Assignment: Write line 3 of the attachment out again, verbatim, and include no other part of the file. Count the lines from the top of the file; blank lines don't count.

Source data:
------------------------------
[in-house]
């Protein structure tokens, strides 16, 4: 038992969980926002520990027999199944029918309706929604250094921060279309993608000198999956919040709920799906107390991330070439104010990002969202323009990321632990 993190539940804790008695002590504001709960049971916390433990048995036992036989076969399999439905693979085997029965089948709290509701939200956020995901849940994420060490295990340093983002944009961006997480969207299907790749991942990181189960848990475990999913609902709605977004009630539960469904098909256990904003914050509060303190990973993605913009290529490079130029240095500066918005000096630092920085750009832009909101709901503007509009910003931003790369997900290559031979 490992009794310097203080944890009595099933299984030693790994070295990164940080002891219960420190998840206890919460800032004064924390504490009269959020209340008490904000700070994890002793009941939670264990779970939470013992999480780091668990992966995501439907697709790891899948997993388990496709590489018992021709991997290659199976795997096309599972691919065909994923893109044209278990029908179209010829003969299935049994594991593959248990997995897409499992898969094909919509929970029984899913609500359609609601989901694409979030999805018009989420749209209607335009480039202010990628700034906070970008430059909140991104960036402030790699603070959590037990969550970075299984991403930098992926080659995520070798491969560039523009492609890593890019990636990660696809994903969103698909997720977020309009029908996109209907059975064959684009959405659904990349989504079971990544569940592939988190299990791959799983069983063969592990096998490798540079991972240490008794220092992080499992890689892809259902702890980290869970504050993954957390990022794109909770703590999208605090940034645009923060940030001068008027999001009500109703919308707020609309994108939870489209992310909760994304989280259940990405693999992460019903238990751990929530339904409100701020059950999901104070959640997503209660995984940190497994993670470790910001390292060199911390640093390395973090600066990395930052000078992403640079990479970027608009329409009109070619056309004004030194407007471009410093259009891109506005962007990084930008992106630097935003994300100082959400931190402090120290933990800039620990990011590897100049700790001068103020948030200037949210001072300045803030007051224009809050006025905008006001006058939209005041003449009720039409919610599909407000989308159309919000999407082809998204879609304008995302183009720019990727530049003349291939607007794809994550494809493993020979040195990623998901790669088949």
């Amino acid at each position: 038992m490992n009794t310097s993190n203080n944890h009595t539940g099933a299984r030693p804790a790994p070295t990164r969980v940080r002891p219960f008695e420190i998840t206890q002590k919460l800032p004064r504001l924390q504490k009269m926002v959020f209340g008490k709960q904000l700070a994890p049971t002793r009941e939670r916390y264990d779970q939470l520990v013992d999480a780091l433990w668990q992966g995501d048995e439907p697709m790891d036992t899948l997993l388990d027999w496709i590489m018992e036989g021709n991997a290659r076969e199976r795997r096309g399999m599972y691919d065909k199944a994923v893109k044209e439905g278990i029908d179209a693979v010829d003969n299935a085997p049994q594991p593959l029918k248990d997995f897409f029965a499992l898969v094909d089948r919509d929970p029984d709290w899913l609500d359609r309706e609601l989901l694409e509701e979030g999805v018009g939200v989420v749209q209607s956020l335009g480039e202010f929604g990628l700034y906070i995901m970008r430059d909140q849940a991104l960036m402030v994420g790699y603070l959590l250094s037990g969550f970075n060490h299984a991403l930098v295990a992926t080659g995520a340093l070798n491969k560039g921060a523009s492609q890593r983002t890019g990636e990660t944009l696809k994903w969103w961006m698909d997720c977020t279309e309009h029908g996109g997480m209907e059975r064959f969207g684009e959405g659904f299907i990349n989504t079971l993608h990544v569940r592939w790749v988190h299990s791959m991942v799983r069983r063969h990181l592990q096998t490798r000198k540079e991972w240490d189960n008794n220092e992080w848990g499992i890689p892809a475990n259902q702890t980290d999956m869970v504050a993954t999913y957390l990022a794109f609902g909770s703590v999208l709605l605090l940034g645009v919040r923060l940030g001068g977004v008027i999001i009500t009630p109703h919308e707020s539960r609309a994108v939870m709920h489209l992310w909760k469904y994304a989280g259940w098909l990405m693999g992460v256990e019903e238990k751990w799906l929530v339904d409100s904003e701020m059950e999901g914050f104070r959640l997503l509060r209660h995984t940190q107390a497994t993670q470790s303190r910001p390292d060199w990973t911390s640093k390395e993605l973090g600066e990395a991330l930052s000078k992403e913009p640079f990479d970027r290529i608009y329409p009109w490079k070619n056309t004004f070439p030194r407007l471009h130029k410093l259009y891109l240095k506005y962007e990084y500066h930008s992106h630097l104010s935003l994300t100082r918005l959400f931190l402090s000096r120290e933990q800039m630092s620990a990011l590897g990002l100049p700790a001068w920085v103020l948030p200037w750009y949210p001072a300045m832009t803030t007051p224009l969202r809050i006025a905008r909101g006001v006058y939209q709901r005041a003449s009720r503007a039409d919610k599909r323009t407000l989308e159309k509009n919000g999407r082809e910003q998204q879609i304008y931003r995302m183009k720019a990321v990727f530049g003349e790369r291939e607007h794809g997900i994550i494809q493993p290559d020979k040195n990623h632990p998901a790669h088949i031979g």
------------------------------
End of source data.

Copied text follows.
């Amino acid at each position: 038992m490992n009794t310097s993190n203080n944890h009595t539940g099933a299984r030693p804790a790994p070295t990164r969980v940080r002891p219960f008695e420190i998840t206890q002590k919460l800032p004064r504001l924390q504490k009269m926002v959020f209340g008490k709960q904000l700070a994890p049971t002793r009941e939670r916390y264990d779970q939470l520990v013992d999480a780091l433990w668990q992966g995501d048995e439907p697709m790891d036992t899948l997993l388990d027999w496709i590489m018992e036989g021709n991997a290659r076969e199976r795997r096309g399999m599972y691919d065909k199944a994923v893109k044209e439905g278990i029908d179209a693979v010829d003969n299935a085997p049994q594991p593959l029918k248990d997995f897409f029965a499992l898969v094909d089948r919509d929970p029984d709290w899913l609500d359609r309706e609601l989901l694409e509701e979030g999805v018009g939200v989420v749209q209607s956020l335009g480039e202010f929604g990628l700034y906070i995901m970008r430059d909140q849940a991104l960036m402030v994420g790699y603070l959590l250094s037990g969550f970075n060490h299984a991403l930098v295990a992926t080659g995520a340093l070798n491969k560039g921060a523009s492609q890593r983002t890019g990636e990660t944009l696809k994903w969103w961006m698909d997720c977020t279309e309009h029908g996109g997480m209907e059975r064959f969207g684009e959405g659904f299907i990349n989504t079971l993608h990544v569940r592939w790749v988190h299990s791959m991942v799983r069983r063969h990181l592990q096998t490798r000198k540079e991972w240490d189960n008794n220092e992080w848990g499992i890689p892809a475990n259902q702890t980290d999956m869970v504050a993954t999913y957390l990022a794109f609902g909770s703590v999208l709605l605090l940034g645009v919040r923060l940030g001068g977004v008027i999001i009500t009630p109703h919308e707020s539960r609309a994108v939870m709920h489209l992310w909760k469904y994304a989280g259940w098909l990405m693999g992460v256990e019903e238990k751990w799906l929530v339904d409100s904003e701020m059950e999901g914050f104070r959640l997503l509060r209660h995984t940190q107390a497994t993670q470790s303190r910001p390292d060199w990973t911390s640093k390395e993605l973090g600066e990395a991330l930052s000078k992403e913009p640079f990479d970027r290529i608009y329409p009109w490079k070619n056309t004004f070439p030194r407007l471009h130029k410093l259009y891109l240095k506005y962007e990084y500066h930008s992106h630097l104010s935003l994300t100082r918005l959400f931190l402090s000096r120290e933990q800039m630092s620990a990011l590897g990002l100049p700790a001068w920085v103020l948030p200037w750009y949210p001072a300045m832009t803030t007051p224009l969202r809050i006025a905008r909101g006001v006058y939209q709901r005041a003449s009720r503007a039409d919610k599909r323009t407000l989308e159309k509009n919000g999407r082809e910003q998204q879609i304008y931003r995302m183009k720019a990321v990727f530049g003349e790369r291939e607007h794809g997900i994550i494809q493993p290559d020979k040195n990623h632990p998901a790669h088949i031979g």